An astronomer’s delight

The hot trend at the moment appears to be Planet. I have been reading Planet Classpath for quite a long time, and now we have Planet KDE, too. Nice initiative, but the consequences are a bit daunting, at least for me and my poor webserver.

You see, if you’re reading this posting from Fading Memories itself, you will have had to click on the “Read more…” link to see this paragraph. In order to conserve bandwidth, reader patience and now and then the pointe or clue of an entry, I tend to break my postings in an intro and the story proper.

Planet software publishes the complete story. I don’t have a problem with that, if I had I should ask Chris Lee to de-list Fading Memories. But I worry a bit about readers, about my ADSL connection which has to serve up my screen shots — but most of all whether these constraints will mean that I will find myself writing different things in a different way.

For instance, I hesitated whether I should write this little entry because it could sound like whining, combined with the mail I sent Chris and the bit of discussion over on KDE Developer Journals… Which of course meant I had no recourse but doing so, because otherwise I would have just done what I fear I would do. And things suddenly start getting convoluted.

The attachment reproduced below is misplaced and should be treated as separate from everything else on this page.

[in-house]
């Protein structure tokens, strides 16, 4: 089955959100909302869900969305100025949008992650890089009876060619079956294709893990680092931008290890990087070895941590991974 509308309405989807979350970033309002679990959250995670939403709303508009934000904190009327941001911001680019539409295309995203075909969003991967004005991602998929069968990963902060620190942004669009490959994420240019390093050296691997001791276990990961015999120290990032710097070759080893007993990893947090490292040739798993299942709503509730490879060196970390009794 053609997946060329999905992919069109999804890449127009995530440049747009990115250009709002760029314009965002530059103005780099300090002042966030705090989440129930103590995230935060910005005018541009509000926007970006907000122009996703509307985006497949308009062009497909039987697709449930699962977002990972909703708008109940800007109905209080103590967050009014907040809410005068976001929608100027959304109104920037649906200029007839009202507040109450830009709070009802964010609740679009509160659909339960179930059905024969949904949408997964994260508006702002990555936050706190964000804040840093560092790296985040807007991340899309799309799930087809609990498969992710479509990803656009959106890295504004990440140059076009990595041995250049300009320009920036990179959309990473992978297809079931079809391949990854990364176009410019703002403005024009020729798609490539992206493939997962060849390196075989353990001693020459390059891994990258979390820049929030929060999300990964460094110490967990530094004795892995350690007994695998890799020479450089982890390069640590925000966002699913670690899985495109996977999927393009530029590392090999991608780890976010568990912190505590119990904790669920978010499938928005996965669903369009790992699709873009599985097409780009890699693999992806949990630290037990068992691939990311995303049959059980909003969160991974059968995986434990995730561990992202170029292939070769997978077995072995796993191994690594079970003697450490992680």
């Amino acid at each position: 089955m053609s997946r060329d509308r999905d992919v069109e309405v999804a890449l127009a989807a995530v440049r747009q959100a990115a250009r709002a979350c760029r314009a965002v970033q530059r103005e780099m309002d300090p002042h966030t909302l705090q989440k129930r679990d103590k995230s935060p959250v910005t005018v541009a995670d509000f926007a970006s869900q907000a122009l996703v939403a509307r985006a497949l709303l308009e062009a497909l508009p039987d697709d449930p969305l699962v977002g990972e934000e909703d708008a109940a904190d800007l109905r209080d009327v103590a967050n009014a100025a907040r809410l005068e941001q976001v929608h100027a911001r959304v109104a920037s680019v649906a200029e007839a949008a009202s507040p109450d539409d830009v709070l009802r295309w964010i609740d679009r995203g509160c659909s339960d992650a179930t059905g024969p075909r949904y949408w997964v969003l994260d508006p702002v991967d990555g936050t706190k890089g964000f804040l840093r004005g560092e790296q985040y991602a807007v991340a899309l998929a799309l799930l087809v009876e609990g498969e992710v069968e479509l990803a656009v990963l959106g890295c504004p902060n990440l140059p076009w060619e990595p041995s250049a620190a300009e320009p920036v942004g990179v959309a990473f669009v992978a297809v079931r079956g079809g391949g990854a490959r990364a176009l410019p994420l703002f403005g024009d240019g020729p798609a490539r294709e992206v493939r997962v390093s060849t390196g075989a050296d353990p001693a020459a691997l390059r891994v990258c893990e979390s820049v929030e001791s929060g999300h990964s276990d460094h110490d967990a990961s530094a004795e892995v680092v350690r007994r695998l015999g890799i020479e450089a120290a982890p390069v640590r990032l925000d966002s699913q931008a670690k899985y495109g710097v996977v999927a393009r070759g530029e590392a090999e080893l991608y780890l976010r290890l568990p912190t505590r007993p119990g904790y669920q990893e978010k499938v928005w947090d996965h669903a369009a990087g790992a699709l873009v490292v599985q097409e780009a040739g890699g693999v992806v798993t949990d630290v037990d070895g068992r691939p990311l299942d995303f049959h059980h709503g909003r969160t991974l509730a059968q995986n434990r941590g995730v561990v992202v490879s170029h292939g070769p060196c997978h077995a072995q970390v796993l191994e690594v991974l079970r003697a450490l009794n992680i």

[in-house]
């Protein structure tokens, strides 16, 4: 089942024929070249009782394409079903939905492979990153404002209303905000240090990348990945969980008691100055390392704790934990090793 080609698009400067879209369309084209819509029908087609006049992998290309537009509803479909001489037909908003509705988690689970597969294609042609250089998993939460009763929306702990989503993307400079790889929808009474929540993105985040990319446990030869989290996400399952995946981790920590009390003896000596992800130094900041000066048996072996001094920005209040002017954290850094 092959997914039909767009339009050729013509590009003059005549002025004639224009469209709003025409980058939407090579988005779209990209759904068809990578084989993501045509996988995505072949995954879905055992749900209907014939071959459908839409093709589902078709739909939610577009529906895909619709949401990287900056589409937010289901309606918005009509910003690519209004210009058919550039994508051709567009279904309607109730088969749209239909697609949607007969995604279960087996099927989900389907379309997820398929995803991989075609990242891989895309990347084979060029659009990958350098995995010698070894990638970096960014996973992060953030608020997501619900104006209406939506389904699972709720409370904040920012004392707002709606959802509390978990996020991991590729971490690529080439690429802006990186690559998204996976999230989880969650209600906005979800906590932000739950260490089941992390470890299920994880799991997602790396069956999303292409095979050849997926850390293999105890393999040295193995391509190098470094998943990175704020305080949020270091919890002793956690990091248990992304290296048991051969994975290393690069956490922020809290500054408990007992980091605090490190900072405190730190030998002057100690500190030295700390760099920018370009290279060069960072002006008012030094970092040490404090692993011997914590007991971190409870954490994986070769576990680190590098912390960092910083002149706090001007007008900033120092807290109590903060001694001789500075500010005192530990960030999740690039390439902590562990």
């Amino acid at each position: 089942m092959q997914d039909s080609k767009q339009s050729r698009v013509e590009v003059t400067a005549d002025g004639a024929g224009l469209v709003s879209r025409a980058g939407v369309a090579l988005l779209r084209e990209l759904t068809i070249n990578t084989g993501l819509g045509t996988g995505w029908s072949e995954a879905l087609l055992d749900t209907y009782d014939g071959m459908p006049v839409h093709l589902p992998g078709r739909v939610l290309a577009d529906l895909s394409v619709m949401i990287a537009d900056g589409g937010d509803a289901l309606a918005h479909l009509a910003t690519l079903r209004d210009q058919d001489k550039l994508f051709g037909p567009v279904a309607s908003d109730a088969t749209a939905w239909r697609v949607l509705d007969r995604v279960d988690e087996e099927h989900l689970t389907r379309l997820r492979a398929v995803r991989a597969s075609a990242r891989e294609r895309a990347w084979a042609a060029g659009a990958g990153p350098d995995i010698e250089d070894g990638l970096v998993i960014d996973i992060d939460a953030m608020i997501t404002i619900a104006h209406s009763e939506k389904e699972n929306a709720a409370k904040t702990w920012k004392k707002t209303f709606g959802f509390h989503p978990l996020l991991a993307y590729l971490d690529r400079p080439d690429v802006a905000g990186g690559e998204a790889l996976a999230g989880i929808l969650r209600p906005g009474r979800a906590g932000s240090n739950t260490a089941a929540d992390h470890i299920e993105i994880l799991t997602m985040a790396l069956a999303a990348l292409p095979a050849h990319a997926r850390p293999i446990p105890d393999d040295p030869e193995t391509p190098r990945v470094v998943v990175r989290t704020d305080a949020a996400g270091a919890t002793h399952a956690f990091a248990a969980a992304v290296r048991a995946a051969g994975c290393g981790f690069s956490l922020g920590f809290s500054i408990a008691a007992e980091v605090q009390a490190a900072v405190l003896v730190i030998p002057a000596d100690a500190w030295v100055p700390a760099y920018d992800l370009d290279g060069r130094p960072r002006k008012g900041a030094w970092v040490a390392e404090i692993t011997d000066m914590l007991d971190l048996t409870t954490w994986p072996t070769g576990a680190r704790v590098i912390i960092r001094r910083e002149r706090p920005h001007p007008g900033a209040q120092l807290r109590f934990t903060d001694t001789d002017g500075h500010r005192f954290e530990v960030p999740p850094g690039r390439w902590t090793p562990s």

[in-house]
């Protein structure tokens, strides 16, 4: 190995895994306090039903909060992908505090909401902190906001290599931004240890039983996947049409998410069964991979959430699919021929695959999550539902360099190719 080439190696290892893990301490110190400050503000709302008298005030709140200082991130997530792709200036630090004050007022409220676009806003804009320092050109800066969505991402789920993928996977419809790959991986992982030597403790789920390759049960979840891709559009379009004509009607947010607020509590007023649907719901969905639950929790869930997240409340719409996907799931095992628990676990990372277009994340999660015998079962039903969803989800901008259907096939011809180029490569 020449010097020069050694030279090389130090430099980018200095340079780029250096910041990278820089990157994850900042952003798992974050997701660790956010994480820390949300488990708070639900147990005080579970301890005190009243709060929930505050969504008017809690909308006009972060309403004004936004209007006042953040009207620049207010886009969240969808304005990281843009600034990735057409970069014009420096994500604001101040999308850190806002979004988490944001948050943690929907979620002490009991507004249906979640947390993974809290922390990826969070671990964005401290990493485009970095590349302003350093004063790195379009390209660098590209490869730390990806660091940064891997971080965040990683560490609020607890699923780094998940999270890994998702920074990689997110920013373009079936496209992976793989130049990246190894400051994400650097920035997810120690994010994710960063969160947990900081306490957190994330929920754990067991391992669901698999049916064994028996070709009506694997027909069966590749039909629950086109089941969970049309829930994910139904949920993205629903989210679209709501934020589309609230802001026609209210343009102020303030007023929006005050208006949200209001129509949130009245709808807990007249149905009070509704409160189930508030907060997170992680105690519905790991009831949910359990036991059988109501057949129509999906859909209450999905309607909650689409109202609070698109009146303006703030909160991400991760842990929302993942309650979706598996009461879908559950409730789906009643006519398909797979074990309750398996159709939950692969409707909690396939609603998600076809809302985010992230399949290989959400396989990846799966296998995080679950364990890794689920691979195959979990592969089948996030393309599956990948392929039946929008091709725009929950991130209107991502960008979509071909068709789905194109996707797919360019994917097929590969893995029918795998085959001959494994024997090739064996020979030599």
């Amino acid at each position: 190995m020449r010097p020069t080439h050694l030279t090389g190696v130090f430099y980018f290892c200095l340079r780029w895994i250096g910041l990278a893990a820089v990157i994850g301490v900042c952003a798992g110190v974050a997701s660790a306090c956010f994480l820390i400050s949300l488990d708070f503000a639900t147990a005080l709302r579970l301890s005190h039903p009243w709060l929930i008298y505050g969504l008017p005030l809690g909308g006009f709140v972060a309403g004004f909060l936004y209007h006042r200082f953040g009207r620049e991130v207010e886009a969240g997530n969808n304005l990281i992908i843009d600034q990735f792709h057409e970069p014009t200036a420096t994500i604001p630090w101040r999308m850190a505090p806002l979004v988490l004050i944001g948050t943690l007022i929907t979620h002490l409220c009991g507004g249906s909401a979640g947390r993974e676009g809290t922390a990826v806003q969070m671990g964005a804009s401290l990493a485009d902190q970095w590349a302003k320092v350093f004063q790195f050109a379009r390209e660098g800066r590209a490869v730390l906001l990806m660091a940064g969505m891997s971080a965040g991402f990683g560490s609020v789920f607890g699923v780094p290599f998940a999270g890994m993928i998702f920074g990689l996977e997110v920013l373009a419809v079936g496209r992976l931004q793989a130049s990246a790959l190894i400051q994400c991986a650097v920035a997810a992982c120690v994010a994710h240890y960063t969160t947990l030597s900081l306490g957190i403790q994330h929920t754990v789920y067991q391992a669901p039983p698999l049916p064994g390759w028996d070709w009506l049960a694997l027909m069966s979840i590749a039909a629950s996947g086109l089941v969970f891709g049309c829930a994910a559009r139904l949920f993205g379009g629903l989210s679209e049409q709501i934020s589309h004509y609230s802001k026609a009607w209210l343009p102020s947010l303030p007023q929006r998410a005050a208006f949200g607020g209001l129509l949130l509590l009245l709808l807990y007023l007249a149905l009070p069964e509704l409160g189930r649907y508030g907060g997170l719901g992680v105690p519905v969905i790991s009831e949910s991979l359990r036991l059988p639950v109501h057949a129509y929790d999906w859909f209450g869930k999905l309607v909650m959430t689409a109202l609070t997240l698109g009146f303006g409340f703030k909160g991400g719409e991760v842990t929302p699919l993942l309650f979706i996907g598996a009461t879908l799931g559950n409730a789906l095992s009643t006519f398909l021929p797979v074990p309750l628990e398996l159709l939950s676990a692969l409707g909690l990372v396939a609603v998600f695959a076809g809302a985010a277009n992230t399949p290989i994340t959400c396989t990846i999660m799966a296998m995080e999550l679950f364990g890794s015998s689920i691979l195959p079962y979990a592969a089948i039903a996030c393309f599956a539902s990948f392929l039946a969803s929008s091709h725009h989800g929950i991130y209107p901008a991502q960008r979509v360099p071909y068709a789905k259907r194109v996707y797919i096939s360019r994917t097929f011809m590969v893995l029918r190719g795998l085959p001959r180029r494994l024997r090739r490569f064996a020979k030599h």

Planet software, by the way, is interesting because it is, just like Akregator, one step back towards the good old times of Usenet. There is, in fact, an nntp RSS feed reader that makes your preferred feeds available as good old news to your news reader of choice — KNode, of course.  Nothing ever changes in the English countryside.

Still, Usenet, because of its extreme ephemerality (despite Google groups),  doesn’t produce as much anguish…

Checking out the opposition

While I’m bravely forging with Krita, I’m very well aware that mine is not the only game in town, and that it’s often a good idea to check out what other people are doing. An interesting conclusion is that natural-media type paint apps must be easy to do, since there are several cheap options that are really good. So: here’s an overview of what I’ve found floating about on the net. Most of it is Windows stuff; all of it trialware. Here’s my very cursory survey:

TwistedBrush by Pixarra

TwistedBrush is fun. I haven’t explored all the possibilities of this app yet — and I doubt I will, given the time-limited nature of the demo and the fact that I boot into Windows once in a blue moon. But the brush effects are way cool, the way you can define brushes and collect them (in the little box of marbles on the left) is actually prettyu useful. All effects work, the only thing missing is a mixing palette for colours. Definitely one to keep in mind.

Available for Windows, $49,95

Photogenics by Idruna